The 'dead zone': iPhone screen fails

After five short months and a bike ride in the rain, my touch screen gives out and texting is no longer feasible. The problem is solved relatively quickly, though.

Phones

You would think the iPhone's touch screen--the hallmark of the whole dang thing--would last for more than five months. Well, think again.

After a particularly wet bike ride on Saturday here in the Bay Area, my iPhone got somewhat damp. (You know, the type of rain that soaks through a coat but doesn't ruin anything.) After the ride, I wanted to text people and noticed the top row of the text keyboard was not responding. I had to press, no squish, down to get a letter. And the cursor would flip out. And the screen looked bad when I did so, just like when you press down on an LCD screen too hard.

After a reset, power-cycle and testing out different touch-based functions (aren't they all?), I was convinced I needed to get help at the Apple store. I made an appointment online for the next day. (All the Saturday appointments were gone by the time I looked online.)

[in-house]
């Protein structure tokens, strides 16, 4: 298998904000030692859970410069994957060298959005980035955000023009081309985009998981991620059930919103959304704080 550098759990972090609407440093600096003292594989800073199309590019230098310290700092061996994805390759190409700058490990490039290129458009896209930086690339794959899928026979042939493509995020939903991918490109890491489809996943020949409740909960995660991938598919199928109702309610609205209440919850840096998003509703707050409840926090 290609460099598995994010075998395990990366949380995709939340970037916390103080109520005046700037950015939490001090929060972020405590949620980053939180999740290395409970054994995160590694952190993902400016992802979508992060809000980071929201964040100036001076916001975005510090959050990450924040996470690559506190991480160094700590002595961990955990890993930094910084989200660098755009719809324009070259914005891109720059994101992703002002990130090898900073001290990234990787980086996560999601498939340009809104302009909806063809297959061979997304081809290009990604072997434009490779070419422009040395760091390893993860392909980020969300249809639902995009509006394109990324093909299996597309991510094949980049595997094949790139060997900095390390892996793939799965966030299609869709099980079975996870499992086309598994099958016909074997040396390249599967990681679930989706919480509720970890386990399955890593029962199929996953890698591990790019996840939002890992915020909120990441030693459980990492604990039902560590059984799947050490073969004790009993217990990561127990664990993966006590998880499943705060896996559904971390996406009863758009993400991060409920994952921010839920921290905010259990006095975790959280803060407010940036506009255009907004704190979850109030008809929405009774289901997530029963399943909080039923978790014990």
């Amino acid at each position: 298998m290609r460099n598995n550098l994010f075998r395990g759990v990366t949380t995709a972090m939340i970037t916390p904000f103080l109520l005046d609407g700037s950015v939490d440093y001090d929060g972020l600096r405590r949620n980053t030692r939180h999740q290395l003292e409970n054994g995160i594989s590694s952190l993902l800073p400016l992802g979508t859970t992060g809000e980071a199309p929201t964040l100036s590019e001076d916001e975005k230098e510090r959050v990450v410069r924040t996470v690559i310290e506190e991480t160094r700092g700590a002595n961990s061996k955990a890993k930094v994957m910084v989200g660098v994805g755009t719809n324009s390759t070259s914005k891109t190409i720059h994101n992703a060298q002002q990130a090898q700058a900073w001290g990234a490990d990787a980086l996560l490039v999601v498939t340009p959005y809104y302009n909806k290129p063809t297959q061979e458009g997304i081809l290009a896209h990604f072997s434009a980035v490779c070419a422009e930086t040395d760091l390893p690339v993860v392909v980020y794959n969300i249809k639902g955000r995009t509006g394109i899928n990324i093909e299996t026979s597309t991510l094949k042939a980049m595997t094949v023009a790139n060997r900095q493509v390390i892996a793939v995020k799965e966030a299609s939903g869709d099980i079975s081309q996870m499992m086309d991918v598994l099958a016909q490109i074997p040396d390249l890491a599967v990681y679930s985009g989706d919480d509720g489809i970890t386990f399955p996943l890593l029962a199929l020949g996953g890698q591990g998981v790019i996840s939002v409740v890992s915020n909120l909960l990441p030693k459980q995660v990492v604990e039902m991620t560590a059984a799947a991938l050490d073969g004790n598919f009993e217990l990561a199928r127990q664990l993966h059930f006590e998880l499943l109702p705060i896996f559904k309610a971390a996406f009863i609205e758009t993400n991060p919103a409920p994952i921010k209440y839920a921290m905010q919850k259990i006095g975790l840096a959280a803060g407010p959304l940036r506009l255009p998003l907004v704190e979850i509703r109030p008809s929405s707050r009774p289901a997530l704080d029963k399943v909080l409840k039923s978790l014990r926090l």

The next day, I found out I wasn't the only one who had a "dead zone" on their screen. The guy next to me at the Genius Bar had the same problem. After attempting a restore, the Apple clerk (who asked me to write that customer service was fast and efficient--it wasn't) brought out a white box (a coffin I thought?) with a new iPhone in it. The clerk said Apple would exchange my phone, and there'd be no charge. It was exactly as I had expected.

The clerk swapped my SIM card out, with a pin conveniently stored in his name tag, and I was on my way, after half an hour.

What surprised was was how all of my settings had been "restored"--ringtones, photos, SMS messages, IMAP settings. The iPhone was activated by AT&T in seconds, the transfer of all the junk on my iPhone took about 30 minutes. Not too bad.

The downsides: the process was a bit of a pain and the restore missed a few pictures I took. (I have to re-assign all the pictures to particular contacts again.) Also, it's a little distressing that such an integral feature failed after five months. The clerk who helped me did say that the technology was very new, and that, as an early adopter, I should have expected as such.

Hmmm.

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